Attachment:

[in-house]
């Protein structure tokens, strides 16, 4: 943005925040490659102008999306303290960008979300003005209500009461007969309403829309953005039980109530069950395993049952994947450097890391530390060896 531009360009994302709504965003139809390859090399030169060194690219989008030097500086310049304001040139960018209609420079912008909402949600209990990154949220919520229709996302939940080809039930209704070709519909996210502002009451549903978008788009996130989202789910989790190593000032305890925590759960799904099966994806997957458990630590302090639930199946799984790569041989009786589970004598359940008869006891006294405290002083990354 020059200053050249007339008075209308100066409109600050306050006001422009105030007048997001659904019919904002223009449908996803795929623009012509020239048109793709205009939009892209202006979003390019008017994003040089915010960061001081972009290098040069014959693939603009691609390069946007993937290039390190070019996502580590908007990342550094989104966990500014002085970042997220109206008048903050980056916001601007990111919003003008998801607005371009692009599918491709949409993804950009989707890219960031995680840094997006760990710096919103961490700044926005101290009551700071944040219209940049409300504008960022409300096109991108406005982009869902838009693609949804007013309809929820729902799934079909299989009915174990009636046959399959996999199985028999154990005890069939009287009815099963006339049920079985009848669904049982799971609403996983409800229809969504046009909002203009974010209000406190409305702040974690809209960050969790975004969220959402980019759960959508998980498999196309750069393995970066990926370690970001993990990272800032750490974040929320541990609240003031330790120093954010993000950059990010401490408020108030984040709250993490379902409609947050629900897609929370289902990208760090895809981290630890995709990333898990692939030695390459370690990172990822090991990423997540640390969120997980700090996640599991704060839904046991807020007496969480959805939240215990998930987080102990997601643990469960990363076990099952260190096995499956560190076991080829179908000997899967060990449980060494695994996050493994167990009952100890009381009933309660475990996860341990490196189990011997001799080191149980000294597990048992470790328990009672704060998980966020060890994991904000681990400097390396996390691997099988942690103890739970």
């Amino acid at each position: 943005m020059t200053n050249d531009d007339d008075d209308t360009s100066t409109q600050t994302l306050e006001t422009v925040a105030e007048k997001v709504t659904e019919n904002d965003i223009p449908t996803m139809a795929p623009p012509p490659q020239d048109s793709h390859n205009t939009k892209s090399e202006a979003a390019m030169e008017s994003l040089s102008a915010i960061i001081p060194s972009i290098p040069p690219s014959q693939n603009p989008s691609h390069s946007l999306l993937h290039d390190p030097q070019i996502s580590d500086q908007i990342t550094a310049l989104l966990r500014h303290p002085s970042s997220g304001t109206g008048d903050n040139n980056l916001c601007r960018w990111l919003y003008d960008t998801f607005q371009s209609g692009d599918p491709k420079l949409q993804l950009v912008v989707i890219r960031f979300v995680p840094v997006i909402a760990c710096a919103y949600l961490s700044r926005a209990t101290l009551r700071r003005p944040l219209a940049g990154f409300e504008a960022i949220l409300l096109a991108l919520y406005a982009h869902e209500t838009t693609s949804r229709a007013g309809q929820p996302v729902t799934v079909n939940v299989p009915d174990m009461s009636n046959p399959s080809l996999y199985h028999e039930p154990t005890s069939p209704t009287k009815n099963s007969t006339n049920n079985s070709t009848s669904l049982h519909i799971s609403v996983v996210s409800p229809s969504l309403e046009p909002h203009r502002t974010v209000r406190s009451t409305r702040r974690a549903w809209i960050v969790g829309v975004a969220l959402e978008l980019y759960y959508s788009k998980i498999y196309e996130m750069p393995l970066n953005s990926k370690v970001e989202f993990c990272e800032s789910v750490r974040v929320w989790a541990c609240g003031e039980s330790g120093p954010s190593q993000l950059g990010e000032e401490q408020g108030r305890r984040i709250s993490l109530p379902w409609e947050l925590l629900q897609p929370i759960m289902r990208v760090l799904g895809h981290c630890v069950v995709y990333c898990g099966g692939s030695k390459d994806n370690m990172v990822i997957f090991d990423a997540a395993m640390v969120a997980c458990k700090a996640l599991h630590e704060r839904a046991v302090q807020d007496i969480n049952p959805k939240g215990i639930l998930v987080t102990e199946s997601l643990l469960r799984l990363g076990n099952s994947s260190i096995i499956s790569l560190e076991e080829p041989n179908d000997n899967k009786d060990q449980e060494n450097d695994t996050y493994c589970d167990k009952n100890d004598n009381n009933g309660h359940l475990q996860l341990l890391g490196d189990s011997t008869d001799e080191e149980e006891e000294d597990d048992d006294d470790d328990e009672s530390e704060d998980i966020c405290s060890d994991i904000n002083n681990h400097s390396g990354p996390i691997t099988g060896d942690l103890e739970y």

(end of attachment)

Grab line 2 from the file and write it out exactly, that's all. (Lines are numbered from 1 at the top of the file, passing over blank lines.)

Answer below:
């Protein structure tokens, strides 16, 4: 943005925040490659102008999306303290960008979300003005209500009461007969309403829309953005039980109530069950395993049952994947450097890391530390060896 531009360009994302709504965003139809390859090399030169060194690219989008030097500086310049304001040139960018209609420079912008909402949600209990990154949220919520229709996302939940080809039930209704070709519909996210502002009451549903978008788009996130989202789910989790190593000032305890925590759960799904099966994806997957458990630590302090639930199946799984790569041989009786589970004598359940008869006891006294405290002083990354 020059200053050249007339008075209308100066409109600050306050006001422009105030007048997001659904019919904002223009449908996803795929623009012509020239048109793709205009939009892209202006979003390019008017994003040089915010960061001081972009290098040069014959693939603009691609390069946007993937290039390190070019996502580590908007990342550094989104966990500014002085970042997220109206008048903050980056916001601007990111919003003008998801607005371009692009599918491709949409993804950009989707890219960031995680840094997006760990710096919103961490700044926005101290009551700071944040219209940049409300504008960022409300096109991108406005982009869902838009693609949804007013309809929820729902799934079909299989009915174990009636046959399959996999199985028999154990005890069939009287009815099963006339049920079985009848669904049982799971609403996983409800229809969504046009909002203009974010209000406190409305702040974690809209960050969790975004969220959402980019759960959508998980498999196309750069393995970066990926370690970001993990990272800032750490974040929320541990609240003031330790120093954010993000950059990010401490408020108030984040709250993490379902409609947050629900897609929370289902990208760090895809981290630890995709990333898990692939030695390459370690990172990822090991990423997540640390969120997980700090996640599991704060839904046991807020007496969480959805939240215990998930987080102990997601643990469960990363076990099952260190096995499956560190076991080829179908000997899967060990449980060494695994996050493994167990009952100890009381009933309660475990996860341990490196189990011997001799080191149980000294597990048992470790328990009672704060998980966020060890994991904000681990400097390396996390691997099988942690103890739970």